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This adorable daddy-daughter Super Bowl ad will give you all the feels.

Watch these NFL players give the 'dad-do' to their daughters.

We know that football players rely on toughness to make it through a season. Now a few of them are going to face their toughest challenge yet.

It doesn't matter if you're a mom or dad. Styling your daughter's hair can be pretty challenging. 

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And it's easy to forget that a lot of NFL players — giant men who run into other giant men for a living — are also dads. They have lives at home. Many of them are even raising tiny female humans who have hair that needs taming.


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So Pantene stepped up its game by inviting three NFL players to style their daughters' hair for its "Strong Is Beautiful" campaign for its upcoming Super Bowl commercial.  Here's how it went down.

First up was DeAngelo Williams from the Pittsburgh Steelers and his daughter Rhiya.

Rhiya was ready for her daddy to do his thing. Images via Pantene/YouTube.

He struggled a bit in the beginning and admits that carrying a football is easier than styling hair because "I have help running through that defensive line." 

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He persevered, and Rhiya was pretty pleased with the results.

Boom.

Next was Benjamin Watson of the New Orleans Saints and his daughter Grace.

Grace was ready for her chance to sit in the hot seat.

Grace expressed that she was excited and a bit nervous, but Benjamin was ready to dive in.

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"It's fun to do something new and spend this time with my daughter," he said.

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After a little bit of time, Grace was styled up in a pair of twin braids and was happy with the results.

Another satisfied customer.

Last, but not least, was Jason Witten of the Dallas Cowboys and his daughter Landry.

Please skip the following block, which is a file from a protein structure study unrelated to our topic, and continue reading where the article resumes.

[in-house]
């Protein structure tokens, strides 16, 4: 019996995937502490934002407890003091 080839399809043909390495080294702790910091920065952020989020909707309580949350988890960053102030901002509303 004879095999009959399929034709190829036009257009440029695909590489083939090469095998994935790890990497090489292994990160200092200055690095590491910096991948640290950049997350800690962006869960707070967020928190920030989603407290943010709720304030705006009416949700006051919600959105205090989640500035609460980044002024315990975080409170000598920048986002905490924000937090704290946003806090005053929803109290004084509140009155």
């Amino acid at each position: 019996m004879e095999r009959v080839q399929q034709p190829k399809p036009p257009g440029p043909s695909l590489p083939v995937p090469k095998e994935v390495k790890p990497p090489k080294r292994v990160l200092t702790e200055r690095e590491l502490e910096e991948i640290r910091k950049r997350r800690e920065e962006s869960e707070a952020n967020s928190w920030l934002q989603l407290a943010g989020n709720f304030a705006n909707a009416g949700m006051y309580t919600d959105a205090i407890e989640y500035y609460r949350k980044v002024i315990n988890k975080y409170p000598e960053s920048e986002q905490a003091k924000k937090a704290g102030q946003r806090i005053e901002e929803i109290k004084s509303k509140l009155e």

Jason is known for his great hands on the football field, but how "great" are they when it comes to styling Landry's hair?

Jason admits that Landry's mom has the skills when it comes to making her hair look pretty. He also readily admits that "catching a touchdown pass is easier than creating a beautiful braid."

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Of the three dads, Jason probably struggled the most — but props to the dude for sticking with it. 

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The end result? Adorable pigtails for his adorable little girl. 

That is one happy toddler.

At the end of the day, little girls care more about the quality time they spend with their daddies than the hairdos created for them.

Yes, this is an absolutely adorable commercial, and I wouldn't fault anyone for experiencing a severe case of sweaty eyeballs after watching it, but a deeper message shouldn't be ignored.

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The role that dads play in the lives of their daughters in terms of their self-esteem, body image, and future relationships is huge. Kudos to Pantene for recognizing that and putting this message on display for millions of viewers to watch. 

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Speaking of watching, you can check out a sneak peek of the commercial here. 

Joy

Man uses TikTok to offer 'dinner with dad' to any kid that needs one, even adult ones

Summer Clayton is the father of 2.4 million kids and he couldn’t be more proud.

Come for the food, stay for the wholesomeness.

Summer Clayton is the father of 2.4 million kids and he couldn’t be more proud. His TikTok channel is dedicated to giving people intimate conversations they might long to have with their own father, but can’t. The most popular is his “Dinner With Dad” segment.